A new musical inspired by the life of the Graf von Zeppelin looks at the man behind the flying airship and the fatal Hindenburg disaster of 1937. Here we look at the machine and its colorful history.
The dream of flight seems to be as old as mankind itself. Yet it wasn't until the turn of the 20th century that inventors were able to get their feet off the ground. While the Wright Brothers were running and leaping with wings in North Carolina, USA, the Graf von Zeppelin was working to make airship flight a reality on Germany's Lake Constance.
The man: Graf von Zeppelin
In Germany, Count Zeppelin has become something of a legend. A military man who grew up near Lake Constance, the nobleman spent time in several countries during his military career - including the US, working as an observer during the Civil War. His love for travel and new experiences ignited his ambition to build the world's first passenger blimp. In 1898, he founded an organization dedicated to the advancement of airship travel.
In 1900, he and dozens of others attempted the first launch of an airship - and succeeded in getting something a few meters off the ground. Zeppelin persisted despite drawing the attention of disbelievers. Kaiser Wilhelm II is said to have called him the "fool from Lake Constance," and the "dumbest man in Germany."
A fiery accident in 1908 which could have been a setback became the launching pad to success, as it drew a six-million-mark donation that funded increased innovation.
By the start of World War I, zeppelins were in common use, at least for military purposes.
The rigid airship consisted of an aluminum structural framework wrapped in tarp-like canvas material and made of gas bags, filled with gas lighter than air to lift the structure. Helium was often used, as well as hydrogen.
By the time Count Zeppelin died in 1917, the airships were used in bombing raids for the German military and Kaiser Wilhelm II had eaten his words. He declared that Zeppelin, thanks to the airship named after him, was "the greatest German of the century."
Hindenburg: the machine
After his death, Zeppelin's successor Hugo Eckener saw the airship company blossom. Passenger airships became a reality and zeppelins were soon competing for the business of wealthy patrons eager to make a transatlantic crossing without the delays of a slower-moving cruise liner. The Graf Zeppelin took flight in 1928 and ferried passengers over 590 times. Shortly after, the Hindenburg took to the skies. Airship travel seemed to be the way of the future. Even the Empire State Building, the tallest in New York at the time of its construction in 1931, was created with a zeppelin docking station in mind.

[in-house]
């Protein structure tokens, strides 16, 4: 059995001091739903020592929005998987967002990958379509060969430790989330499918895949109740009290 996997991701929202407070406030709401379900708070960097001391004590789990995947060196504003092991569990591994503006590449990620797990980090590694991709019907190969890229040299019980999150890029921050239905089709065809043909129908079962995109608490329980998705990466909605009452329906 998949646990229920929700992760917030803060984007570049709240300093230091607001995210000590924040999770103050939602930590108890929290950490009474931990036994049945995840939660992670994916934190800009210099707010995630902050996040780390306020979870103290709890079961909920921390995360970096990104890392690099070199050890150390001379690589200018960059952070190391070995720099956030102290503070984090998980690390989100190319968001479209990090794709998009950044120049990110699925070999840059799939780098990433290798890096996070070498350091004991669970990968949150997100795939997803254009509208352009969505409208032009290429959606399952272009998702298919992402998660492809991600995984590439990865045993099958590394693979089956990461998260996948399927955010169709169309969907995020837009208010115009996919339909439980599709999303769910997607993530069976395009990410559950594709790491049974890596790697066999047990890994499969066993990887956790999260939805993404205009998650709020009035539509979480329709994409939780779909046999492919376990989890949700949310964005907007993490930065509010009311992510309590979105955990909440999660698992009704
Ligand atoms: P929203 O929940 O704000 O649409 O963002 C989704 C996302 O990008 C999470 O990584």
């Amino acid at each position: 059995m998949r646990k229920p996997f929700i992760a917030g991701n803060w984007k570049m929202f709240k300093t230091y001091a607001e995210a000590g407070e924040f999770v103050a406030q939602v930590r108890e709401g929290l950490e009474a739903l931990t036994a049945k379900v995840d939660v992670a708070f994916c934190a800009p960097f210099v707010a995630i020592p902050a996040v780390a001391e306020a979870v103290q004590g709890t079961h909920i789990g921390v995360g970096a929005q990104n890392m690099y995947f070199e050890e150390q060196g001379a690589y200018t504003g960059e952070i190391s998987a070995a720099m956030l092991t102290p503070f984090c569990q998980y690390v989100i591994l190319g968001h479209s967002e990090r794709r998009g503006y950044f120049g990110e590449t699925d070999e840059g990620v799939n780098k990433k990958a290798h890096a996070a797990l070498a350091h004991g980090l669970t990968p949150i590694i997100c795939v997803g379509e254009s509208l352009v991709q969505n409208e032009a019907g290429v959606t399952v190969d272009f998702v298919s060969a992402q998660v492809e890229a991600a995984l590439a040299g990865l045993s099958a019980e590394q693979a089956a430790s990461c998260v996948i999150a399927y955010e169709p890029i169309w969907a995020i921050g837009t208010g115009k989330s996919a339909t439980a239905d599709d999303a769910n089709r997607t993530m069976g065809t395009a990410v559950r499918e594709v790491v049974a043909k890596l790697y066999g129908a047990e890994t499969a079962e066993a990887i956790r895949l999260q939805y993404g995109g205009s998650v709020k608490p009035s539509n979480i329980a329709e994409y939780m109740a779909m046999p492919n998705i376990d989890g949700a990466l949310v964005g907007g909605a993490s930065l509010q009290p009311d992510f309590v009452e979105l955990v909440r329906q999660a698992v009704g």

That dream came crashing back to earth after a fatal accident in 1937, when the Hindenburg caught fire on descent before plummeting to earth in Lakehurst, New Jersey. The Graf Zeppelin airship returned to Germany from its trip to Brazil and though the technology continues to be put to use, passenger airship travel ended.
Zeppelin: the musical
The Hindenburg disaster as well as the unique biography and can-do attitude of its namesake inspired Schlager rock musician and record producer Ralph Siegel to create a musical based on the Zeppelin, appropriately named, "Zeppelin: das Musical."
Still in pre-production, the musical is to feature a cast of 18 characters taking the stage for two and a half hours. A reading of the work, previewing its music and songs, will be first held in Berlin on May 29.
Perhaps best known for his contributions to the Eurovision Song Contest, Siegel has registered over 2,000 songs with the German music agency. He's brought author Hans Dieter Schreeb on board to create the manuscript. This will be Siegel's seventh musical; all of the songs in "Zeppelin" are created for the musical.